The Color Purple was written by Alice Walker in 1970. The Color Purple is told from a rural town in Gorigeia, by a young girl named Celie. Celie grew up in a very poor situation from being sexually abused as a young girl, to being sold into a marriage. Throughout the novel, Celie discovers who she is and what her ultimate goal is in life. Alice Walker wrote her own literary criticism; Walker has stated before she is “committed to exploring the oppressions, the insanities, the loyalties, and triumphs of black women”.
As celie do this she begins to convey her feeling of living abusive life through writing letters, because earlier she was not allowed to speak out her feelings by her stepfather. However, as she transform she express her feeling by
Maria being a stay at home mother allowed care for Hannah as her focus, taking care of herself last. That selflessness is something only a mother 's love could consist of. Throughout Hannah 's short life she taught her community the meaning of making the most out of life, as a response the community gave her love in return. Hannah learned and taught people to make the best out of situation as a three-year old in the hospital setting. Most importantly, she taught her parents the importance of family and love.
Morrison’s authorship elucidates the conditions of motherhood showing how black women’s existence is warped by severing conditions of slavery. In this novel, it becomes apparent how in a patriarchal society a woman can feel guilty when choosing interests, career and self-development before motherhood. The sacrifice that has to be made by a mother is evident and natural, but equality in a relationship means shared responsibility and with that, the sacrifices are less on both part. Although motherhood can be a wonderful experience many women fear it in view of the tamming of the other and the obligation that eventually lies on the mother. Training alludes to how the female is situated in the home and how the nurturing of the child and additional local errands has now turned into her circle and obligation.
She is independent and does whatever she pleases, as opposed to Celie who is basically is shackles from the likes of her father and Albert. She is truly the sign of freedom in a time where Black people were persecuted by a white male dominated patriarchal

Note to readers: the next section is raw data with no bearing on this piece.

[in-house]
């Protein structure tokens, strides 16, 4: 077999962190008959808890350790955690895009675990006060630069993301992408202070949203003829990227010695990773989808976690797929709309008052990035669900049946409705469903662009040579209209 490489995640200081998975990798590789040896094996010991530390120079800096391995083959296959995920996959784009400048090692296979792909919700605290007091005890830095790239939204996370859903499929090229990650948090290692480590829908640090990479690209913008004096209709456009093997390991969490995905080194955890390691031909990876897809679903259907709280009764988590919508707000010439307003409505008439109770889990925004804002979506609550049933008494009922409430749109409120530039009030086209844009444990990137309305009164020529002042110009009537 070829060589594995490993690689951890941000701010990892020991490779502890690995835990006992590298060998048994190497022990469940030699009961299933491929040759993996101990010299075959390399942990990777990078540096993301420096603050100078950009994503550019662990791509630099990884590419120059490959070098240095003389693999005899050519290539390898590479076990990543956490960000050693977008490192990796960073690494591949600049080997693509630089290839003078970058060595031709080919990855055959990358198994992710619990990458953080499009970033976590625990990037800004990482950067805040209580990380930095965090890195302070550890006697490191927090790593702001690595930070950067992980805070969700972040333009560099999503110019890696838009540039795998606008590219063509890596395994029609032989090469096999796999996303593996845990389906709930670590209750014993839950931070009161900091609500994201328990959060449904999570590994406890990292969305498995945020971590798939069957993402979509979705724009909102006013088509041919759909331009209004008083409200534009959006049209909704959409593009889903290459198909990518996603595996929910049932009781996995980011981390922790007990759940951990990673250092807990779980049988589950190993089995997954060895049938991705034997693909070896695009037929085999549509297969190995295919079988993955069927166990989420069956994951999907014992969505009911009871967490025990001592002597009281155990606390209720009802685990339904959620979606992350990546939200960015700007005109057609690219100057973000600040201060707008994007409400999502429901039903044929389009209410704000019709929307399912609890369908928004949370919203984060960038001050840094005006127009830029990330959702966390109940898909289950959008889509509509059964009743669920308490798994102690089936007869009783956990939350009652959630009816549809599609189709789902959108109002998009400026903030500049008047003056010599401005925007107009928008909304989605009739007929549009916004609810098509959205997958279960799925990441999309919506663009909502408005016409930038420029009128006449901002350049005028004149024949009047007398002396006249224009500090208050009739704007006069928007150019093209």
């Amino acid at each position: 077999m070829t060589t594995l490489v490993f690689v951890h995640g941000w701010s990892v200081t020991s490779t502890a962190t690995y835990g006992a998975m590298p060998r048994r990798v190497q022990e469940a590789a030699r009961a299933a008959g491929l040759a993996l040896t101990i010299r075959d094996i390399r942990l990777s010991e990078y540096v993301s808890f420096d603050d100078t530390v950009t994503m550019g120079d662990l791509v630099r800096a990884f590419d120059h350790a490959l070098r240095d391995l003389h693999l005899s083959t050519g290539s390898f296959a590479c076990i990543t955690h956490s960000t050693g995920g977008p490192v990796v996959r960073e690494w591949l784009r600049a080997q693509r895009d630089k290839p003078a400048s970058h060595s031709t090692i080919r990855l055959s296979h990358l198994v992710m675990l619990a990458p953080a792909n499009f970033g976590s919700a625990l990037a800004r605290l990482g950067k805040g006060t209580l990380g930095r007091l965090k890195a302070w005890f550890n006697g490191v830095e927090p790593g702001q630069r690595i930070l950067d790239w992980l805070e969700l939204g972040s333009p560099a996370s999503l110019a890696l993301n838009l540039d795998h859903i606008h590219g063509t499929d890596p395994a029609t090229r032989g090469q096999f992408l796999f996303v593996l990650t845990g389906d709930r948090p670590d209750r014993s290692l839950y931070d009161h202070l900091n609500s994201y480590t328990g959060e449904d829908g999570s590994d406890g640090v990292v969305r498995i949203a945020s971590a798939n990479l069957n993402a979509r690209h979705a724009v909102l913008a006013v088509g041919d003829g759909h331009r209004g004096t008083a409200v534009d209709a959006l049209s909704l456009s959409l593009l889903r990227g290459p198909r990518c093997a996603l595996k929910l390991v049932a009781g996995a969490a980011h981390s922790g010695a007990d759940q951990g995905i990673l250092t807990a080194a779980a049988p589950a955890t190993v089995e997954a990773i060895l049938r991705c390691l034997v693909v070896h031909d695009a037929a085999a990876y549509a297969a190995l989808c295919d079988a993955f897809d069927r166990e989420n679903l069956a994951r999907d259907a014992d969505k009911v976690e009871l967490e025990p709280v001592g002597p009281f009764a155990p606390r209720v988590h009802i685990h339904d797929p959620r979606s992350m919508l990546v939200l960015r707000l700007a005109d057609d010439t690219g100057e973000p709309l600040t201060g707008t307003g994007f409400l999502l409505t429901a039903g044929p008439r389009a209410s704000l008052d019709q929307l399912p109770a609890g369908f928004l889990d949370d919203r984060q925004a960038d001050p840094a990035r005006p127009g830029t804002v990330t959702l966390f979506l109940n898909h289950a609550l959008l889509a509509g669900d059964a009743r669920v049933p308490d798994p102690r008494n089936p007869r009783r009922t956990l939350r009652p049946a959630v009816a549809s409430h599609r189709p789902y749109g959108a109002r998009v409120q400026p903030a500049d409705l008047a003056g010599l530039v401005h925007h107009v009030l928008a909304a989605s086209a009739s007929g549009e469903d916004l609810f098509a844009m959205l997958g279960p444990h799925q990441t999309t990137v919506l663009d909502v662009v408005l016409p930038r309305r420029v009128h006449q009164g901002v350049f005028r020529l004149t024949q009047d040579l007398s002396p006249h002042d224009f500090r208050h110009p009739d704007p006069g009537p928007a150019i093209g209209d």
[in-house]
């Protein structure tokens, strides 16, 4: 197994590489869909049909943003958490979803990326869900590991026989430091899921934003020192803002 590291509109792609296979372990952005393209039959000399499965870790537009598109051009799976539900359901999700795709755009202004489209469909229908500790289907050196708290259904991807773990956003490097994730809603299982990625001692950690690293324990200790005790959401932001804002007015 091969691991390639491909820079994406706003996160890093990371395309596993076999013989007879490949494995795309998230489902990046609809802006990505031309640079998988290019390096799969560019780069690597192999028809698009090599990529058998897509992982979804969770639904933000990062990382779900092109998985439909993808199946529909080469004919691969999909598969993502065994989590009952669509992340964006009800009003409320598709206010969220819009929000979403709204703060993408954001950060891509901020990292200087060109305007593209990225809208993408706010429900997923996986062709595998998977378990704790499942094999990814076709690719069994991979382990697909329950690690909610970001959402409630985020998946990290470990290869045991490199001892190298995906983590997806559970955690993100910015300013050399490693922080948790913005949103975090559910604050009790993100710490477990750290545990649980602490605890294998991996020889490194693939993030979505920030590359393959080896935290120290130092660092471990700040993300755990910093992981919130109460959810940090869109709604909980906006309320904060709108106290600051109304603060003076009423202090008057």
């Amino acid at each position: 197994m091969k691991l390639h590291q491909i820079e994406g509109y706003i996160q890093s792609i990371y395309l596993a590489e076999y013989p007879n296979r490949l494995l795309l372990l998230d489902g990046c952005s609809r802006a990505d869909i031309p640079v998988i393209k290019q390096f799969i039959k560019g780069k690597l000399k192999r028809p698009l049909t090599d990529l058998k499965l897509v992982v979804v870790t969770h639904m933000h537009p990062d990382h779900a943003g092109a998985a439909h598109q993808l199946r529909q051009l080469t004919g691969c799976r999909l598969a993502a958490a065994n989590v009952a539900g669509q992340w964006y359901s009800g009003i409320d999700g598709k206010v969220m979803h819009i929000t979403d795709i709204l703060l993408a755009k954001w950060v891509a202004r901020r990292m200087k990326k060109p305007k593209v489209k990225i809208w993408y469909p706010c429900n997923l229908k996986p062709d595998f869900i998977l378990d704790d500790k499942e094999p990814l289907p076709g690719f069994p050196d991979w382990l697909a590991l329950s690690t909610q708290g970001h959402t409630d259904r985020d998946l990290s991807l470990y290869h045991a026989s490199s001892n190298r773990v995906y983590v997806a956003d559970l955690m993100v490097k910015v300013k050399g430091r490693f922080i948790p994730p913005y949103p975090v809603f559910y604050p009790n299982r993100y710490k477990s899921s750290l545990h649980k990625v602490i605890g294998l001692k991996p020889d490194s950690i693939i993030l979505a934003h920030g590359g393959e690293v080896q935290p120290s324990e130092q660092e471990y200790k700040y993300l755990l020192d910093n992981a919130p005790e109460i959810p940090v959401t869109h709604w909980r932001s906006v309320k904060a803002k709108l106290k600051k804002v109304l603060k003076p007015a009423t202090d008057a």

Family Family is a large part of The Color Purple. Alice walker says makes many points about various subjects, but her opinion on family is clear. Family is not defined by blood relation or marriage, or any traditional connection. This is very clear in The Color Purple, through the life of Celie and her journey as a person Celie is introduced as an abused child/mother of her Pa’s children. She is raped by him often, and has fathered many of his children.
Celie’s life became a very hard one, for she had undergone severe maltreatment and sorrows which started on her adolescent years until her married life. Despite the tribulation, Celie made a letters to God as her confidant and as her way of expressing how she feels. She had met a lot of people along the way which plays several roles that made her learn a lot of things. Some made her life more difficult,
The novel primarily focuses on the problems that the African-American women faced in the 20th century in the south of the United States depicted on the example of Celie, who came through a number of events and finally managed to self-actualize herself in a world that was hostile to her. The Color Purple unleashed a storm of controversy; a number of male African-American critics complained that the novel reaffirmed old racist stereotypes. Nevertheless, the Color Purple also had its supporters,
Celie’s father is approached suddenly by Mister, who proposes to marry his daughter youngest daughter Nettie. Celie’s father rejects the offer but insists that he marry Celie instead. He warns that she is ugly and has had two children, but can help him care for his children and home. Mister accepts Celie as his wife and she returns to his home. Throughout their marriage, Celie continues to face violence including physical abuse and rape.
They say don’t judge a book by its cover, yet everyday people are judged just based on skin color, gender or anything else that sets them apart. Walker’s pulitzer prize winning novel “The Color Purple” talks about the struggles of an African American woman, Celie, and the journey she goes through in order to overcome the barriers of sexism to become a stronger woman and discover her independence. Similarly, “In Love and Trouble: Everyday Use” - also written by Walker - goes into a story about an African American woman, Dee, and her struggles with sibling rivalry, racial identity, and racism during a chaotic period of history. Through narrator point of view, symbolism, setting, and imagery, Walker illustrates the prominence of discrimination